Have You Checked the Canary in Your Coal Mine?

According to the story about the rock band, Van Halen, the band stipulates in their contract that there must be a bowl of M&M’s backstage before every concert and that all of the brown colored candies need to be removed.  I didn’t believe that an entertainer could be so demanding and capricious.  However, I did my research on Snopes.com (http://www.snopes.com/music/artists/vanhalen.as) and found that the story was indeed credible and accurate.   

The legendary "no brown M&Ms" contract clause was certainly real, but the purported motivation for it was not. The M&Ms provision was included in Van Halen's contracts not as an act of caprice.  Rather, it served a practical purpose: to provide an easy way to determine whether the technical specifications of their contract had been thoroughly read (and followed). As Van Halen lead singer—David Lee Roth—explained, Van Halen was the first band to take huge productions into tertiary, third-level markets. His show consisted of nine eighteen-wheeler trucks, full of gear, compared to the standard rock concert, which simply required three trucks. With so much equipment and so many local stagehands to help build the sets, there were often many technical errors.  

The contract rider read like a version of the Chinese Yellow Pages because there was so much equipment and so many technicalities required for proper functioning. So just as a little test, to ensure compliance with the technical aspect of the contract, it would say article number 126, "There will be no brown M&M's in the backstage area, upon pain of forfeiture of the show, with full compensation."  

So, when he would walk backstage, if he saw a brown M&M in that bowl, he knew there would likely be a lack of adherence to the more important details of the contact.  He said that a brown M&M almost guaranteed that there was going to be an error of omission about the erection of the expensive sets that could result in damage to the equipment or injury to personnel. If the local team of assistants and the promoter didn’t pay attention to the little details, the bigger and more important requirements could also be overlooked. The M&M was his “canary in the coal mine.”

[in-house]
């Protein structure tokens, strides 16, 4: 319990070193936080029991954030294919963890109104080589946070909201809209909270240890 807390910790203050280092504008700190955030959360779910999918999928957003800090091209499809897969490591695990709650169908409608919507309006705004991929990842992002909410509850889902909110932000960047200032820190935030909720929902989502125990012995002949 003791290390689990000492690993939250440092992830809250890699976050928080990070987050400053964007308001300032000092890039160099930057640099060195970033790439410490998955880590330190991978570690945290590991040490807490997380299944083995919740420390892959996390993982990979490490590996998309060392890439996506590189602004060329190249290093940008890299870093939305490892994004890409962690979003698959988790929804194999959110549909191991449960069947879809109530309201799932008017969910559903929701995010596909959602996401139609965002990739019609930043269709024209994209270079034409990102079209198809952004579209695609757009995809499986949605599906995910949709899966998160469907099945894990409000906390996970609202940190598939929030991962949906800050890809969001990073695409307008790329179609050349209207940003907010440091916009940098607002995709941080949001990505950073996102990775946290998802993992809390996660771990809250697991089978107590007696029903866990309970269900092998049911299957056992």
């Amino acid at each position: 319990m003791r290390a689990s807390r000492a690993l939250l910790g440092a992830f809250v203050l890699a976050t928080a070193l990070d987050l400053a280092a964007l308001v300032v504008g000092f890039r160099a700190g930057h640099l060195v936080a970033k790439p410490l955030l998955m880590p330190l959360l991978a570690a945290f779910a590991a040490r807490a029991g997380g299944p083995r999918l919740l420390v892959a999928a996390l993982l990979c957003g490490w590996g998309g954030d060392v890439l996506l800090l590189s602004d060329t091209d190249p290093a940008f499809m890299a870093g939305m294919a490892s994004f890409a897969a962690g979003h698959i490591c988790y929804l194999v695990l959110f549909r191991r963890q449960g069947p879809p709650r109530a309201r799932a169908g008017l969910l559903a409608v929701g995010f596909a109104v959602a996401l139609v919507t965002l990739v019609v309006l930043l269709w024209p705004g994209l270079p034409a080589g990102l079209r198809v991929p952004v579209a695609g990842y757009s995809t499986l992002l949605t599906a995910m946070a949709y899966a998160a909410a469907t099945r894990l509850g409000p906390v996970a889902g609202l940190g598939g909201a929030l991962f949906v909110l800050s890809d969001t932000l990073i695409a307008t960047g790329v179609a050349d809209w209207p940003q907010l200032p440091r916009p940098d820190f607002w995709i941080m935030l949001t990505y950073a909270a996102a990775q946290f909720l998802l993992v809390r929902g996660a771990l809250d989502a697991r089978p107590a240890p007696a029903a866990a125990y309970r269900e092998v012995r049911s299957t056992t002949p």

So what is your canary in your coal mine? 

What clue do you have that things aren’t going to be right when it comes to caring for your patients at all levels?  In our practices, it is the restroom.  If we walk into the restroom at any time of day and see towels or tissue paper on the floor, the wastebasket overflowing, and no soap in the dispensers, then we know that the other details might not be in place or the staff is not completely engaged and ready to see patients.

Examples may include confirming that the proper chart is pulled for each patient with the appropriate chart on the door or the proper EMR encounter on the computer for the patient in the room.  Another important detail is that all of the laboratory, pathology and x-ray reports and other necessary forms for that particular patient in the chart prior to the patient being placed in the exam room.  And finally, have someone check that each exam room is fully stocked with the necessary supplies, prescription pads, and educational material to give to patients for the most common conditions.  These are critical details that have to be implemented to be fully ready to care for patients, just like the proper specifications necessary to erect a rock concert set. 

So what might be the canaries to monitor in your practice:  

  • Are staff member’s chewing gum?
  • Is the uniform neat and clean?
  • Are the staff members wearing their nametags?
  • Are the computers turned on prior to placing patients in the exam rooms?
  • Are co-pays routinely being collected?
  • How long are patients put on hold on average?
  • Is reception area clean and magazines organized throughout the day?
  • Is a patient called from reception area to their treatment room with warm greeting or is it just “Mrs. Jones”?
  • Are phones answered in a friendly fashion and with consistent script at all times?
  • When patients placed on hold is the patients asked permission “May I please put you on hold?” and when returning on call “Thank you for holding?”
  • Are all patient’s asked at the end of their visit “What additional questions doe you have?”

Bottom Line: 

These may seem like small details but are often a reflection of how larger issues are dealt with.  Some will look under the cap of the ketchup bottle to see how clean their friends and neighbors really are.  An old adage sums it up well: “It is often 5% that makes 95% of the difference.”  Or said in a different fashion: “The devil is in the details.”   Just like the blood pressure, pulse, and blood sugars are the indicators of the overall health of your patient, so are the small details that indicate your staff’s preparation for your patients.  So listen to your canaries.  If they tweet, then you can be sure you are ready and prepared with a game plan in hand.

Hal Ornstein, DPM and Neil Baum, MD